Governors of the 36 States of the federation on Wednesday “unanimously” agreed to the implementation of an inter-State lockdown in the country over the next two weeks to mitigate the spread of the pandemic COVID-19 virus from State to State.
The governors, operating under the aegis of the Nigeria Governors’ Forum (NGF), reached the agreement after receiving briefing from the Governors of Lagos, Bauchi, Oyo and Ogun States who shared their experiences and lessons from the fight against COVID-19.
A communiqe issued by the NGF chairman and governor of Ekiti State, Kayode Fayemi, at the end of the sixth COVID-19 teleconference meeting said only essential services would be permitted.
State governors called for the decentralization of the COVID-19 response as the best chance of nipping the spread of the virus in communities with over 25 States now affected by the spread of the virus and increasing evidence of community transmission.
Members of the NGF also voiced serious concern over the rising spread of the virus among health workers and resolved to work with the Nigeria Centre for Disease Control (NCDC) to ensure that health workers are “adequately” provided with personal protective equipment (PPE) and are “constantly” trained on the use of protective gears.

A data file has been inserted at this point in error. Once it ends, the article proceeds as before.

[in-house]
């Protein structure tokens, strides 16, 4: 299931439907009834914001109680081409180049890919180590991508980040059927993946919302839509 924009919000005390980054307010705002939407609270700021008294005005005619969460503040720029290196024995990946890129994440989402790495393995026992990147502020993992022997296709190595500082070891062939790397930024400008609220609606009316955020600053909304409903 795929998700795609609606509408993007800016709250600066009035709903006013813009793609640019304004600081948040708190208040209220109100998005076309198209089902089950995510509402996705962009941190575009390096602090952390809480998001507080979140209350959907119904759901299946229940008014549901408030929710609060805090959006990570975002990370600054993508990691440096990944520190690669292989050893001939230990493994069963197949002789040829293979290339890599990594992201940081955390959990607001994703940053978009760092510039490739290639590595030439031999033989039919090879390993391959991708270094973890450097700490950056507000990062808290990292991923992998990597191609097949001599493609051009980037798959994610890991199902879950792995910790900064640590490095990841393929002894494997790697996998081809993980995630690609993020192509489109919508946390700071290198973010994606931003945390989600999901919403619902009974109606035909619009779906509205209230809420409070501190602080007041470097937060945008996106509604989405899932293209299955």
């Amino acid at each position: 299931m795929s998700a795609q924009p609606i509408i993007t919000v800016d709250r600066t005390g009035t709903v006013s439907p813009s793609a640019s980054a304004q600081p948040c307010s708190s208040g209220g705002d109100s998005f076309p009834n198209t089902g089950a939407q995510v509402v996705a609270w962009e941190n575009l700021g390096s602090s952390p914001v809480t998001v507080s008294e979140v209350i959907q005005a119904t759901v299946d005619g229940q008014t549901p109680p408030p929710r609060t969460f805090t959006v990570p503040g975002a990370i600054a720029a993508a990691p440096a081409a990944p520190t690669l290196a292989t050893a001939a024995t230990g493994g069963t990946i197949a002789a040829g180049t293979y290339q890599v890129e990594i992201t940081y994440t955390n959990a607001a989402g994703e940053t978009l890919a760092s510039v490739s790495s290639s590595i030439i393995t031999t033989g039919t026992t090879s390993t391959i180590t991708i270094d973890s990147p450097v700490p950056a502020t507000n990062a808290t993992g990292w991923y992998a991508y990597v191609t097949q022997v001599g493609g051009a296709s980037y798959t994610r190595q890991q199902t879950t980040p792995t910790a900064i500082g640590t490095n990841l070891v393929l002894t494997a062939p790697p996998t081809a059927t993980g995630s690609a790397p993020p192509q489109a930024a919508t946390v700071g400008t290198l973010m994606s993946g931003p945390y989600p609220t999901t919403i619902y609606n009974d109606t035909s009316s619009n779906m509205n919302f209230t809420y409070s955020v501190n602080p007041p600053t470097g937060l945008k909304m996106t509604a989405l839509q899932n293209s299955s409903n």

This followed an update from the NGF Secretariat on the number of COVID-19 cases in the country.
Governors also resolved to set up COVID-19 committees at the regional level, headed by their State Commissioners of Health in order to strengthen coordinated implementation of necessary public health recommendations across States.
Regional committees, the communique added, will continue to interface with the State Task Force Committees on COVID-19 already established in each State.
The NGF Chairman briefed the forum on the rapidly evolving situation of the COVID-19 pandemic and coordination efforts with the federal government, multilateral and bilateral partners, and the private sector through the Coalition against COVID-19 (CACOVID).
The forum held a minute’s silence in honour of all Nigerians who had lost their lives from coronavirus, especially health workers who were in the front lines of the epidemic.